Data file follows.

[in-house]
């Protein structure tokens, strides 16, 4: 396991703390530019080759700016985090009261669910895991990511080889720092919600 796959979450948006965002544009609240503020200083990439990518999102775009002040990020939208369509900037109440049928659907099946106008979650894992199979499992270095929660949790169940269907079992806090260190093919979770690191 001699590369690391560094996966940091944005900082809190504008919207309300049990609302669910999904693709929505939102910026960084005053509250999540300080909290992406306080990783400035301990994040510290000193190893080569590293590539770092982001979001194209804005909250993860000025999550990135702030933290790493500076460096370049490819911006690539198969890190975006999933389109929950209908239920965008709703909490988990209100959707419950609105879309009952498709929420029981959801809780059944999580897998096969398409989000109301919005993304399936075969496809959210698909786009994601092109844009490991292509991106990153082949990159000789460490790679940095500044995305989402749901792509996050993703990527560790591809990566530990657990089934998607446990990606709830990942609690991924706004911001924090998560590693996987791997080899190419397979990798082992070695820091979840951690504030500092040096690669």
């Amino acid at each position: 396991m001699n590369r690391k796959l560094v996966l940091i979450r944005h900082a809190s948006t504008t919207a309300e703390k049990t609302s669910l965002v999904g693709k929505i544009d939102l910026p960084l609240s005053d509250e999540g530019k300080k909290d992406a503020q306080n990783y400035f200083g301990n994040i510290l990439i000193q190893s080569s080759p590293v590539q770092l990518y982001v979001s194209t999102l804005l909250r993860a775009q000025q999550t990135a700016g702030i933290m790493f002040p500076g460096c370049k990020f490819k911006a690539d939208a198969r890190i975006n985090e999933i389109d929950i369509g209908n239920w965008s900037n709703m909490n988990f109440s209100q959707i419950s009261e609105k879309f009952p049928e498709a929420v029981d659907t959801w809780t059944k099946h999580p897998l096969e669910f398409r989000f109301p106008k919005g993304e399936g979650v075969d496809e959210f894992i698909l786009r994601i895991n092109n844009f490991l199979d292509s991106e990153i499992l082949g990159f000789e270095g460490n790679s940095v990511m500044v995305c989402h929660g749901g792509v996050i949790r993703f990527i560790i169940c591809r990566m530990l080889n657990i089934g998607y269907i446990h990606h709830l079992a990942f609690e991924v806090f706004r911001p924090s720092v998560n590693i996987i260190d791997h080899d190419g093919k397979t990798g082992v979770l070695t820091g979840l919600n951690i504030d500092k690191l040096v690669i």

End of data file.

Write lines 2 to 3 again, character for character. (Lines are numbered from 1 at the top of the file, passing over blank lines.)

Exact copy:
């Protein structure tokens, strides 16, 4: 396991703390530019080759700016985090009261669910895991990511080889720092919600 796959979450948006965002544009609240503020200083990439990518999102775009002040990020939208369509900037109440049928659907099946106008979650894992199979499992270095929660949790169940269907079992806090260190093919979770690191 001699590369690391560094996966940091944005900082809190504008919207309300049990609302669910999904693709929505939102910026960084005053509250999540300080909290992406306080990783400035301990994040510290000193190893080569590293590539770092982001979001194209804005909250993860000025999550990135702030933290790493500076460096370049490819911006690539198969890190975006999933389109929950209908239920965008709703909490988990209100959707419950609105879309009952498709929420029981959801809780059944999580897998096969398409989000109301919005993304399936075969496809959210698909786009994601092109844009490991292509991106990153082949990159000789460490790679940095500044995305989402749901792509996050993703990527560790591809990566530990657990089934998607446990990606709830990942609690991924706004911001924090998560590693996987791997080899190419397979990798082992070695820091979840951690504030500092040096690669």
């Amino acid at each position: 396991m001699n590369r690391k796959l560094v996966l940091i979450r944005h900082a809190s948006t504008t919207a309300e703390k049990t609302s669910l965002v999904g693709k929505i544009d939102l910026p960084l609240s005053d509250e999540g530019k300080k909290d992406a503020q306080n990783y400035f200083g301990n994040i510290l990439i000193q190893s080569s080759p590293v590539q770092l990518y982001v979001s194209t999102l804005l909250r993860a775009q000025q999550t990135a700016g702030i933290m790493f002040p500076g460096c370049k990020f490819k911006a690539d939208a198969r890190i975006n985090e999933i389109d929950i369509g209908n239920w965008s900037n709703m909490n988990f109440s209100q959707i419950s009261e609105k879309f009952p049928e498709a929420v029981d659907t959801w809780t059944k099946h999580p897998l096969e669910f398409r989000f109301p106008k919005g993304e399936g979650v075969d496809e959210f894992i698909l786009r994601i895991n092109n844009f490991l199979d292509s991106e990153i499992l082949g990159f000789e270095g460490n790679s940095v990511m500044v995305c989402h929660g749901g792509v996050i949790r993703f990527i560790i169940c591809r990566m530990l080889n657990i089934g998607y269907i446990h990606h709830l079992a990942f609690e991924v806090f706004r911001p924090s720092v998560n590693i996987i260190d791997h080899d190419g093919k397979t990798g082992v979770l070695t820091g979840l919600n951690i504030d500092k690191l040096v690669i």